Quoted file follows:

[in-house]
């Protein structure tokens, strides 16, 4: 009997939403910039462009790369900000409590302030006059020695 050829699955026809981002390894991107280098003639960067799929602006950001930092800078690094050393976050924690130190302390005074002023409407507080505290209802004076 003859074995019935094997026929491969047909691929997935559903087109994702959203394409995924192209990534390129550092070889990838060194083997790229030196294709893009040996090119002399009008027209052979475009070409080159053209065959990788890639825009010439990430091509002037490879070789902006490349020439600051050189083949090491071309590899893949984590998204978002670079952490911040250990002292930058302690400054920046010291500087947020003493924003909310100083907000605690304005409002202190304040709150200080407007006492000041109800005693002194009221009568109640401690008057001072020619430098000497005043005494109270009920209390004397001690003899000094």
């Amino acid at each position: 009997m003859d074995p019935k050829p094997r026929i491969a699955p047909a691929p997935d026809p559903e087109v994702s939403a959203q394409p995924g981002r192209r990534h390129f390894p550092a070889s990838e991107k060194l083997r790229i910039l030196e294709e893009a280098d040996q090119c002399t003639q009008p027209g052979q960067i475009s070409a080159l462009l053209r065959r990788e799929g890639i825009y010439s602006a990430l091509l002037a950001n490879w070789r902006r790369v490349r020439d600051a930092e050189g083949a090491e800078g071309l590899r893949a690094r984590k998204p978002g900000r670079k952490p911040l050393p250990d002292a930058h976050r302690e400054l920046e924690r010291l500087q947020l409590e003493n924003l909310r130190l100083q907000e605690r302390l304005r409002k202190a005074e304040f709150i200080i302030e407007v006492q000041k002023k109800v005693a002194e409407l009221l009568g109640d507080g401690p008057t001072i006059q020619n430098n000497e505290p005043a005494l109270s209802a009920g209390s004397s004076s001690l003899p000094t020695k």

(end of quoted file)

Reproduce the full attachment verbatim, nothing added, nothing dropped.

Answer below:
[in-house]
């Protein structure tokens, strides 16, 4: 009997939403910039462009790369900000409590302030006059020695 050829699955026809981002390894991107280098003639960067799929602006950001930092800078690094050393976050924690130190302390005074002023409407507080505290209802004076 003859074995019935094997026929491969047909691929997935559903087109994702959203394409995924192209990534390129550092070889990838060194083997790229030196294709893009040996090119002399009008027209052979475009070409080159053209065959990788890639825009010439990430091509002037490879070789902006490349020439600051050189083949090491071309590899893949984590998204978002670079952490911040250990002292930058302690400054920046010291500087947020003493924003909310100083907000605690304005409002202190304040709150200080407007006492000041109800005693002194009221009568109640401690008057001072020619430098000497005043005494109270009920209390004397001690003899000094």
């Amino acid at each position: 009997m003859d074995p019935k050829p094997r026929i491969a699955p047909a691929p997935d026809p559903e087109v994702s939403a959203q394409p995924g981002r192209r990534h390129f390894p550092a070889s990838e991107k060194l083997r790229i910039l030196e294709e893009a280098d040996q090119c002399t003639q009008p027209g052979q960067i475009s070409a080159l462009l053209r065959r990788e799929g890639i825009y010439s602006a990430l091509l002037a950001n490879w070789r902006r790369v490349r020439d600051a930092e050189g083949a090491e800078g071309l590899r893949a690094r984590k998204p978002g900000r670079k952490p911040l050393p250990d002292a930058h976050r302690e400054l920046e924690r010291l500087q947020l409590e003493n924003l909310r130190l100083q907000e605690r302390l304005r409002k202190a005074e304040f709150i200080i302030e407007v006492q000041k002023k109800v005693a002194e409407l009221l009568g109640d507080g401690p008057t001072i006059q020619n430098n000497e505290p005043a005494l109270s209802a009920g209390s004397s004076s001690l003899p000094t020695k």